Secrets of Winning Bridge
Imagine that you, an average Club player, have buttonholed the Club expert, asking for a few tips on how to improve your game. What you need to do, my friend, he tells you, when playing in the evening duplicate pairs, is estimate what % age of the field will be in your 4S contract; what % age in the alternative 3NT; then factor in the smaller % age likely to be in a part score; followed by the tiny % age venturing a slam. Then you will be well placed to determine the right line of play. Is he pulling my leg, you will think to yourself, or perhaps he’s just lost his marbles? Either way you’d send him packing, with a flea in his ear, would you not?
Jeff Rubens says in his introduction to ‘Secrets of Winning Bridge’, that he is addressing the average player. The trouble is that Rubens is a genius, and like most of his ilk tends to lose sight of the limited ability of his readers to comprehend and act on his advice. Paradoxically, however, this is a “must have” book for all players of Club standard and above. Top Club and County players will make their own way in their approach to it, getting out of it whatever strikes them. The notes here are addressed to players, new to Club bridge up to average Club standard, in order for them to navigate the treacherous waters effectively. Without some kind of warning, these players will be seriously disappointed, not to say disillusioned with the whole venture. Which would be a pity, considering the importance of this work, and its seminal place in the literature.
The book divides naturally into five sections. Chapters 1 – 5 Hand Valuation; 6 – 7 Money Bridge; 8 – 13 Match Pointed Pairs; 14 – 15 Teams/IMPS; 16 Partnerships and Conventions.
Taking these in order. The chapters on hand valuation are worth their weight in gold. Nothing will do more to enhance a player’s bidding judgement than the principles set out here. I could say “learn these chapters by heart, or at least re-read them every month”. The pay off will not come at once, but their value will kick in progressively throughout a player’s bridge career. You see, what Rubens is saying is so fundamental; yet the subject has been cursorily treated by virtually all other authors. There is just one ‘purple’ patch, where Rubens is explaining Culbertson’s ‘Rule’ and its extension. Any player capable of applying this logic doesn’t need to be reading bridge books, in my opinion!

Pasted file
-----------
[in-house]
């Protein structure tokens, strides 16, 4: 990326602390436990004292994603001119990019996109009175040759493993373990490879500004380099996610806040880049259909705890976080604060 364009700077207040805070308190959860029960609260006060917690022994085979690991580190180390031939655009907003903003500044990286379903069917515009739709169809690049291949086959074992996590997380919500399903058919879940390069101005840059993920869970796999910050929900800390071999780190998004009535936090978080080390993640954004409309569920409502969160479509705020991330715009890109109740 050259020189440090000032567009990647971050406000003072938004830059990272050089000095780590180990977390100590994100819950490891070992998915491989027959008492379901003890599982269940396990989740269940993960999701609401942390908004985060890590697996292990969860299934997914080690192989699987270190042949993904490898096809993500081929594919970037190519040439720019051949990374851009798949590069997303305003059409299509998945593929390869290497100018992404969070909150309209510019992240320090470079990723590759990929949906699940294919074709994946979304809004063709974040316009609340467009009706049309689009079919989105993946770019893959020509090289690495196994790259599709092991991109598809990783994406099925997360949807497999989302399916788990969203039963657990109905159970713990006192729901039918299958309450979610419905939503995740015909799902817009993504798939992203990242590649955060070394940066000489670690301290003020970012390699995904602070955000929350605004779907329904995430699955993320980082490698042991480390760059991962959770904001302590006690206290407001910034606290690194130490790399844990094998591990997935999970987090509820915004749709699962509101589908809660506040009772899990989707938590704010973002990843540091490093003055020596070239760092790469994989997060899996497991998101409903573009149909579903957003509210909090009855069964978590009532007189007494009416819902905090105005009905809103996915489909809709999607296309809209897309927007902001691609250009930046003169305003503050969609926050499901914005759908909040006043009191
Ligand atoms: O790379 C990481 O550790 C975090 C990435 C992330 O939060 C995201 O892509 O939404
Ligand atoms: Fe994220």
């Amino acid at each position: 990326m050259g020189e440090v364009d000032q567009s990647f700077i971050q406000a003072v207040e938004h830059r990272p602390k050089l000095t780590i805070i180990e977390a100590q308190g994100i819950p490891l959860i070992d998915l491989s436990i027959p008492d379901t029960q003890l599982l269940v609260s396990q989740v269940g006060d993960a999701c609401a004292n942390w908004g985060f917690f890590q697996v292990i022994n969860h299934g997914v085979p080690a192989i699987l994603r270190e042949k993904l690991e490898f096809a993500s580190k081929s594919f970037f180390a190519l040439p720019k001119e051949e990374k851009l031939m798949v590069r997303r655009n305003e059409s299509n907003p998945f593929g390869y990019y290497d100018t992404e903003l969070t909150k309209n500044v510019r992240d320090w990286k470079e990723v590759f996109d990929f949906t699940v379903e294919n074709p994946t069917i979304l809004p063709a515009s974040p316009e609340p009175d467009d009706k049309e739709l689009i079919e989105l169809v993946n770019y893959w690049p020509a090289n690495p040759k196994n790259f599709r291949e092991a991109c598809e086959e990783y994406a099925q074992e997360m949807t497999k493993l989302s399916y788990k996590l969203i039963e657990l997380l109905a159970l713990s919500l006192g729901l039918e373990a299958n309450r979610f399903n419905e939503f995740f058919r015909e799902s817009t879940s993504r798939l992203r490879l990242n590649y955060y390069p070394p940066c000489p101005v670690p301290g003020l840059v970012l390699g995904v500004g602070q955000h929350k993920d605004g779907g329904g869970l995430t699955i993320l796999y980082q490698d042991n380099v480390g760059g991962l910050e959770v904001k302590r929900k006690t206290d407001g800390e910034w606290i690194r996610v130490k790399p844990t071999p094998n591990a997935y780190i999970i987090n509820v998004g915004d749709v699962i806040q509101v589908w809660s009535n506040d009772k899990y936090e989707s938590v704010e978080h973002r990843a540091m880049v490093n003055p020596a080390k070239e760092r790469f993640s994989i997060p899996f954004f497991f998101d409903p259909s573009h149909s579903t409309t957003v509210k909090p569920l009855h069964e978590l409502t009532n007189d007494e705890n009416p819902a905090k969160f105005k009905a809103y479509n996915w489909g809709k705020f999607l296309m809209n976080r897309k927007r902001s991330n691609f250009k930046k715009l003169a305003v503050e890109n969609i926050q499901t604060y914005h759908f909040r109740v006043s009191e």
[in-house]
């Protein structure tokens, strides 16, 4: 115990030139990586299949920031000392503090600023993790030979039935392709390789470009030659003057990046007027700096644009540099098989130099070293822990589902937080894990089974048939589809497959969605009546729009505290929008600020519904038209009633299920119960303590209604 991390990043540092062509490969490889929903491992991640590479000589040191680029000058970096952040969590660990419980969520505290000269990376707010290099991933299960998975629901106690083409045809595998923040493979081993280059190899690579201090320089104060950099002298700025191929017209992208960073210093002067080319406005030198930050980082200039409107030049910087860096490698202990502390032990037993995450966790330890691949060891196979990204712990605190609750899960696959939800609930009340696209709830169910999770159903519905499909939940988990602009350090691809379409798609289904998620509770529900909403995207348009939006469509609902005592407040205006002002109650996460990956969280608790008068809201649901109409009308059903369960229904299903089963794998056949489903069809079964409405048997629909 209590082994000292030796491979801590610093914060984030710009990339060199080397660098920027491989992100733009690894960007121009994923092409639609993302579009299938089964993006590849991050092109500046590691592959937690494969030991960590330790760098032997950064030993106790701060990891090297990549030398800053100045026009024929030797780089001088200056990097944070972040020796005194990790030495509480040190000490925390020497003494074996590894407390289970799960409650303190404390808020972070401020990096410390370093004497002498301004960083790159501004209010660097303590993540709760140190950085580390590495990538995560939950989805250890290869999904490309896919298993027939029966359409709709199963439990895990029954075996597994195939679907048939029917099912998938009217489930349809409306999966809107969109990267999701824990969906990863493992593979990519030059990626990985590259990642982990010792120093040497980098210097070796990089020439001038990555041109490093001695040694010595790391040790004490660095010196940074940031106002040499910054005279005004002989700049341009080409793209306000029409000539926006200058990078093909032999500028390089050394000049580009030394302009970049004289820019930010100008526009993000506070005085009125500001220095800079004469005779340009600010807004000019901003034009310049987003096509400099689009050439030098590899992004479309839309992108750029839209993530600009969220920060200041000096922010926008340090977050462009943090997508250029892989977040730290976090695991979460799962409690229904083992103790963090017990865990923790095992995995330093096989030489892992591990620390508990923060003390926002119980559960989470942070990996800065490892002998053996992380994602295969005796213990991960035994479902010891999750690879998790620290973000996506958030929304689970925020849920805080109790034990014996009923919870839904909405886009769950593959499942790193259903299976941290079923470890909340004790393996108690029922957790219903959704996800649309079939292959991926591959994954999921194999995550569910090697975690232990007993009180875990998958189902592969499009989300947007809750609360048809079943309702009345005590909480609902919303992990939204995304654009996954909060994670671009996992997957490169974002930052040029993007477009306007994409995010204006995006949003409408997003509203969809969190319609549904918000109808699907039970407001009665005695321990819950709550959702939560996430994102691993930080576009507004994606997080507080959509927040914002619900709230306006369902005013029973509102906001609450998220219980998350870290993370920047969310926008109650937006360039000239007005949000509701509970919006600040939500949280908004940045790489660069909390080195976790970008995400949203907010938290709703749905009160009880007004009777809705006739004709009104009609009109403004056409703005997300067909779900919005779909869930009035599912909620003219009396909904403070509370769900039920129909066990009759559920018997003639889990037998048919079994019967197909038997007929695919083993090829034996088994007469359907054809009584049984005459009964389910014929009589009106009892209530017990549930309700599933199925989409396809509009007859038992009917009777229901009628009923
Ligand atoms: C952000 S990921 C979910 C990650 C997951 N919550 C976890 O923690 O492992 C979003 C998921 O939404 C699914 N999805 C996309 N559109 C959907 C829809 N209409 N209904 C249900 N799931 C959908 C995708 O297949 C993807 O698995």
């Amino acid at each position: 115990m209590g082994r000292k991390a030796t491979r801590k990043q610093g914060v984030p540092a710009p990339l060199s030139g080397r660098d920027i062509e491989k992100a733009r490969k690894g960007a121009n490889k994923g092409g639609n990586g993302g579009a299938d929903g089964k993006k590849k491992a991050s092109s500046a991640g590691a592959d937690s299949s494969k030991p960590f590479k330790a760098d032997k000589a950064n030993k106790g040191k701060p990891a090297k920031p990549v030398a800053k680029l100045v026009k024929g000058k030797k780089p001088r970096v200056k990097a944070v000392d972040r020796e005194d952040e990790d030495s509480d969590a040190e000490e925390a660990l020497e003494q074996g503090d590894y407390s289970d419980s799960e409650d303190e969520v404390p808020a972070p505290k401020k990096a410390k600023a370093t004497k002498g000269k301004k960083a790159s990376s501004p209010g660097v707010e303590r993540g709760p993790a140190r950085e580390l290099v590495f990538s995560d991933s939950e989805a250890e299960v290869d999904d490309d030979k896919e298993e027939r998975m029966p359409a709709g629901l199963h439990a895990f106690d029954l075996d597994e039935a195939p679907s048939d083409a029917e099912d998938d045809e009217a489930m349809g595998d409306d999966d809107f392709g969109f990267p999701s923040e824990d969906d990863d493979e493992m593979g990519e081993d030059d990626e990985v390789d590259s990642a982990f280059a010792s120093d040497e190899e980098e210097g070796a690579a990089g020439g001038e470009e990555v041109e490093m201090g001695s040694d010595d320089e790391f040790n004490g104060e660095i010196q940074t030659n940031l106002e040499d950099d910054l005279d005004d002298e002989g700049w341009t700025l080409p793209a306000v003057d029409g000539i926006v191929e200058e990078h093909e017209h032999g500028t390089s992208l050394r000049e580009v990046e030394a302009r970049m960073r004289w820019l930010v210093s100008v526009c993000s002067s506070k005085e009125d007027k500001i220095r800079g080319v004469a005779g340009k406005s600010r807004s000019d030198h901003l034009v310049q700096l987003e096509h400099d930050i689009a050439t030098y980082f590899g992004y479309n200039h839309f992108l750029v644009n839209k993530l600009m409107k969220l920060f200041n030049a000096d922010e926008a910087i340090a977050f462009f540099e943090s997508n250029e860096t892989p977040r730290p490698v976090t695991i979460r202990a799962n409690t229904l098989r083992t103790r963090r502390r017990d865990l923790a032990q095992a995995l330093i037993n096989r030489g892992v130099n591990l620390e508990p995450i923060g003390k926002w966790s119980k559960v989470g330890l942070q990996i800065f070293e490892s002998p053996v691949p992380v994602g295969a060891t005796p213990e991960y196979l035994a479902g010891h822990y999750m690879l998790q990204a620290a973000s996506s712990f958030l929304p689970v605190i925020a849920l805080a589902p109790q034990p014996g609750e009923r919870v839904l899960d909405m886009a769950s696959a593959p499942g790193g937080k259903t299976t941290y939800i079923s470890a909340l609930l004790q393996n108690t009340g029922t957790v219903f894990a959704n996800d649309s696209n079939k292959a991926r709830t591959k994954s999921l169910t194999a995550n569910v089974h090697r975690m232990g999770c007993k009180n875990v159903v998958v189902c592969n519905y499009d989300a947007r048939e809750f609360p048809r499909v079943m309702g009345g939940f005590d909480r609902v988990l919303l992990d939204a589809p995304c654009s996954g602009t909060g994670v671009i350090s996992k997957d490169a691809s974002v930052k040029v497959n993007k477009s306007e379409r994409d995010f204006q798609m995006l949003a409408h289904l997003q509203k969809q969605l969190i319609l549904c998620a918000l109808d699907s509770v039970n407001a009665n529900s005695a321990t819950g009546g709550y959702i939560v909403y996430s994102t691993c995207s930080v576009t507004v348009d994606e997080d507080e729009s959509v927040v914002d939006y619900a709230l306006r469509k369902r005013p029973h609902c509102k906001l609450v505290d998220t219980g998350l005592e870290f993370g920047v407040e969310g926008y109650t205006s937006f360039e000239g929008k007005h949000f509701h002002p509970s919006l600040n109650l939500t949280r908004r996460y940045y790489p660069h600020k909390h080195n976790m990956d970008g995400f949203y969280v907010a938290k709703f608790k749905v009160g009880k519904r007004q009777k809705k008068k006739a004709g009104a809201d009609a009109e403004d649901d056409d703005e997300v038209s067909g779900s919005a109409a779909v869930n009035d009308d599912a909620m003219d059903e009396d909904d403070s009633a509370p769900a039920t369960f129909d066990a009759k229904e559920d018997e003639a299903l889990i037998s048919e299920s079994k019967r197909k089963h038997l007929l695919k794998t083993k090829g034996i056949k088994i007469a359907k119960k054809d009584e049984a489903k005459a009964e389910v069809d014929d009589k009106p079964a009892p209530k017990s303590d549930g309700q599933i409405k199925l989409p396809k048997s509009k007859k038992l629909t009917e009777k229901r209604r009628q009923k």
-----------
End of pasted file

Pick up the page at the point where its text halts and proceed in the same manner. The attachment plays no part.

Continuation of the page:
Next come the ‘money’ bridge chapters. If you are a high stakes ‘Rubber’ or ‘Chicago’ enthusiast, you may find some of these tips interesting, especially if you are fond of arithmetic. Might even save you a ‘bob’ or two. But if you are a Club duplicate player, not your cup of tea, I suspect.
Then the bulk of the book; all the chapters on specialised Match Point strategy and tactics. Perhaps I exaggerated a little in my early illustration of the kind of stuff to be found here, but not much, I assure you. Sad to say, the ideas set out in this part of the book are just too difficult and abstract for the average Club player to have any chance of putting them into effect. A whole new way of thinking compressed into a few pages. The main point is that there are so many other departments of the game on which it will be far more rewarding for the ordinary player to concentrate. So when you become one of a strong partnership, at top Club/County level, and are condemned to be stuck playing pairs events for most of your bridge life, then you will enjoy the challenge of these chapters, and obviously don’t need any advice on the matter. Meanwhile, if the ordinary Club player is determined to learn more about Match Point Bridge, then Kelsey’s book of that title is far more accessible. What’s more, it has the advantage that you won’t want to shoot yourself, after ploughing through the first few pages.
Next come Teams/IMPS. Yes, fine for the average player. Much more straightforward and certainly easier to follow. A lot of the stuff seems to be aimed at bridge cruise hosts and budding TD’s, though. Pick and mix.
Finally the last glorious chapter. The apotheosis of common sense on the subject. Long overdue, though given the book was written in the 60’s, apparently ignored since then by the bridge community at large. A belated ‘three cheers’ for Rubens, then. If Club players do nothing else but follow the advice given here, they will have done themselves the most almighty favour, in terms of their results over the years to come. Sadly (as he points out to his readers) poor old Rubens is the only soldier on the parade ground ‘out of step’. Most of his expert colleagues disagree with him, he says. Yet anyone can see that this is simply a case of special pleading. After all, it doesn’t mean the rest of the squad aren’t in fact the only ones out of step. Remember Galileo?
(Editor’s note: Rubens is currently (2014) the editor of Bridge World, a widely read American magazine).